Remember to always carry fast-acting sugar, and always carry something that says you have diabetes.

Glucagon is a substance that makes your blood sugar go up very fast. It can be injected just like insulin. If you need glucagon, someone else will have to give it to you. Your family, friends or co-workers can learn how and when to give glucagon.

High Blood Sugar (Hyperglycemia)

High blood sugar is when your blood sugar is high and stays high. High blood sugar feelings usually come on slowly.

Warning signs of hypoglycemia

  • Thirst
  • Going to the bathroom a lot
  • Poor healing of sores or infections
  • Dry itchy skin
  • Blurred vision

Some people may not feel different with high blood sugar. It is important to test your blood sugar often.

Do not ignore high bloods sugars, it may lead to serious problems.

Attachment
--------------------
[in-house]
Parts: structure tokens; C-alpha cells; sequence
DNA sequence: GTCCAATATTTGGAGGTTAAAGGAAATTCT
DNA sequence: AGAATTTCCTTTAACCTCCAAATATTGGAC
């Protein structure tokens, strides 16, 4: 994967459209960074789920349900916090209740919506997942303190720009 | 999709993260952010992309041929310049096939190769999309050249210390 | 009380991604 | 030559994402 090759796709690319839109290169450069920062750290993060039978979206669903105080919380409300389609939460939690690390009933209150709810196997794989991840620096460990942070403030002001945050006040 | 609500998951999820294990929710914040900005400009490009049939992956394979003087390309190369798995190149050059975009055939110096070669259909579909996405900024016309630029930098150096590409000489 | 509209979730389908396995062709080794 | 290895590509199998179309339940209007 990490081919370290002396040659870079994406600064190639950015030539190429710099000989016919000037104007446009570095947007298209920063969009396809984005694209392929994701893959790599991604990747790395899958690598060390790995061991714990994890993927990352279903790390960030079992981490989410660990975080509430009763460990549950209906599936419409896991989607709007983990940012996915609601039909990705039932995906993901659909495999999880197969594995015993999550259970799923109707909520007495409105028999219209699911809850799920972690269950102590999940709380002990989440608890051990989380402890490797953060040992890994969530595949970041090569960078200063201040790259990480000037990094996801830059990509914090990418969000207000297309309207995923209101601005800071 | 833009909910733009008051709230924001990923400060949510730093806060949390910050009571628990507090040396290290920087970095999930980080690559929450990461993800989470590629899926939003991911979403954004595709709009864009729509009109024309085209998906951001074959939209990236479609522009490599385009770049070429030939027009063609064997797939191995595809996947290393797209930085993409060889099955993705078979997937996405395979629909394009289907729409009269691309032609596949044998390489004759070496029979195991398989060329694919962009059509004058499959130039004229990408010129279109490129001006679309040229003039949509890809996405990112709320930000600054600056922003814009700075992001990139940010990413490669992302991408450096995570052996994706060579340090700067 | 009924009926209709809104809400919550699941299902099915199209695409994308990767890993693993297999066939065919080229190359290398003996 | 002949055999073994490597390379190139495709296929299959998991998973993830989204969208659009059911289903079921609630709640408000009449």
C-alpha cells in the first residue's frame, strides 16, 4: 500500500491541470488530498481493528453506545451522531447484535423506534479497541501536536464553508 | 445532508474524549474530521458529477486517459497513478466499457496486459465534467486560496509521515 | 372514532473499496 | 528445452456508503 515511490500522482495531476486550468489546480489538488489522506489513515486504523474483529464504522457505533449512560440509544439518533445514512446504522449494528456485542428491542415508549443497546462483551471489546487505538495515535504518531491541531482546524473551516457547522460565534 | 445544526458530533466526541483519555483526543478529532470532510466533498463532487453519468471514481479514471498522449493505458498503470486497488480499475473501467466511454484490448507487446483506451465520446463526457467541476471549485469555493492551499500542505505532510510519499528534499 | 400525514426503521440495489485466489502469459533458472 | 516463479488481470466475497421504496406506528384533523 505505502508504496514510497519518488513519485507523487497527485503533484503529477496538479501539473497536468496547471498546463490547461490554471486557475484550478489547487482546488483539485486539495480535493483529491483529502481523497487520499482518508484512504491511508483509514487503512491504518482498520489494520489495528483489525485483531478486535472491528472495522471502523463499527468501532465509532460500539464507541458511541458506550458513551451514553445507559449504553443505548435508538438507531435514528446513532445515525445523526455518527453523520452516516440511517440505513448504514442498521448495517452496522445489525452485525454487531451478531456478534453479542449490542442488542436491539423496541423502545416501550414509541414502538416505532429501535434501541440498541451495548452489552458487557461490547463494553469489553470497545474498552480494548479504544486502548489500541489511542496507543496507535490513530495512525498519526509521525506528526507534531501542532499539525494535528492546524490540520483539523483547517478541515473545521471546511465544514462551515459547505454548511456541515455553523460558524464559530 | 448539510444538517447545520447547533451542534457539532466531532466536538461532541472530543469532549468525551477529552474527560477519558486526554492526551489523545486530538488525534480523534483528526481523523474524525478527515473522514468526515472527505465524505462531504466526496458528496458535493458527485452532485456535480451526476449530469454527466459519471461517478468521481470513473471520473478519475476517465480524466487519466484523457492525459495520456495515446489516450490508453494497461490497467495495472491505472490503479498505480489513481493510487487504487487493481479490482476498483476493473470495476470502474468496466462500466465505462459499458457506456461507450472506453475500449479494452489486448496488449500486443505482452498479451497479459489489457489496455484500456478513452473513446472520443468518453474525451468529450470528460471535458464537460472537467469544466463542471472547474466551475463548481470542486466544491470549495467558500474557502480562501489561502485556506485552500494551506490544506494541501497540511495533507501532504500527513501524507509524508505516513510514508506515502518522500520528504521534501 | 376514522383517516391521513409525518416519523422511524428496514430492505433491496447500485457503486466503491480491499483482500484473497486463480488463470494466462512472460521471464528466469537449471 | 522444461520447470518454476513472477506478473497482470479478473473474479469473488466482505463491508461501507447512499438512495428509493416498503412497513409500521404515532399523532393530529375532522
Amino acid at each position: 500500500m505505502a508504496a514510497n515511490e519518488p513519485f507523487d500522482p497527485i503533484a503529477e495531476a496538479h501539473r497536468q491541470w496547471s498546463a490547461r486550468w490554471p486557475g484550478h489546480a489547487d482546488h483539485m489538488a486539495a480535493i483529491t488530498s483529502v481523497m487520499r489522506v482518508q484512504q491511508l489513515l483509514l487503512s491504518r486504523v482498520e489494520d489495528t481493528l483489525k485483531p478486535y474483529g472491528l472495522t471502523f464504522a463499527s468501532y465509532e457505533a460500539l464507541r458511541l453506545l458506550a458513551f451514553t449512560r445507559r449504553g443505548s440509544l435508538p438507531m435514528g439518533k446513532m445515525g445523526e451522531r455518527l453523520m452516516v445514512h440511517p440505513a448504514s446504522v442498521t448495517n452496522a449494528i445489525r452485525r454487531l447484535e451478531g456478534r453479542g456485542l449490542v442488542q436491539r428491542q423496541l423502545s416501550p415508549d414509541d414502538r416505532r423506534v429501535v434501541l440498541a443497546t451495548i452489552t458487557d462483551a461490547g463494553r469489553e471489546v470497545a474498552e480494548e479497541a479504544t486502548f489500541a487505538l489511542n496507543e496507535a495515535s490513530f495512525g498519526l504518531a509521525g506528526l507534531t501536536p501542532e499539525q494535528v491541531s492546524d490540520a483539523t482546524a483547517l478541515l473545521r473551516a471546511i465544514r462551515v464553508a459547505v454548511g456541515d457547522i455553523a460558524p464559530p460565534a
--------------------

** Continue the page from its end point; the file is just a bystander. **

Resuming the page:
Sick Days

Being sick is not fun for anyone. It can be more of a problem because you have diabetes. Stress makes your blood sugar go up. Being sick is stressful. There are some general rules to follow when you are sick.

  • Always take your insulin or pills, even if you cannot eat.
  • Test your blood sugar often (every 2 to 4 hours).
  • Call your doctor if you have high blood sugar.
  • Rest as much as you can.
  • Drink plenty of fluids. If you are not able to eat or drink fluids that contain sugar call the doctor.
  • If you are vomiting and cannot keep fluids or food down, call you doctor.
  • Talk to your doctor or diabetes educators to make a sick-day plan before you get sick.

Travel Tips

  • Take extra insulin or pills with you. Your type of insulin or pills may not be available in some countries.
  • Keep all insulin or pills in hand-carried bags in case your bags are lost by airline etc.
  • Talk to your doctor if you are travelling in different time zones, you may have to make some changes to the way you take your insulin or pills.
  • Test and record your blood sugar while travelling. This is the best way to tell how your new routine is affecting your diabetes control.
  • Always carry something that says you have diabetes. Always carry candy or fast-acting sugar.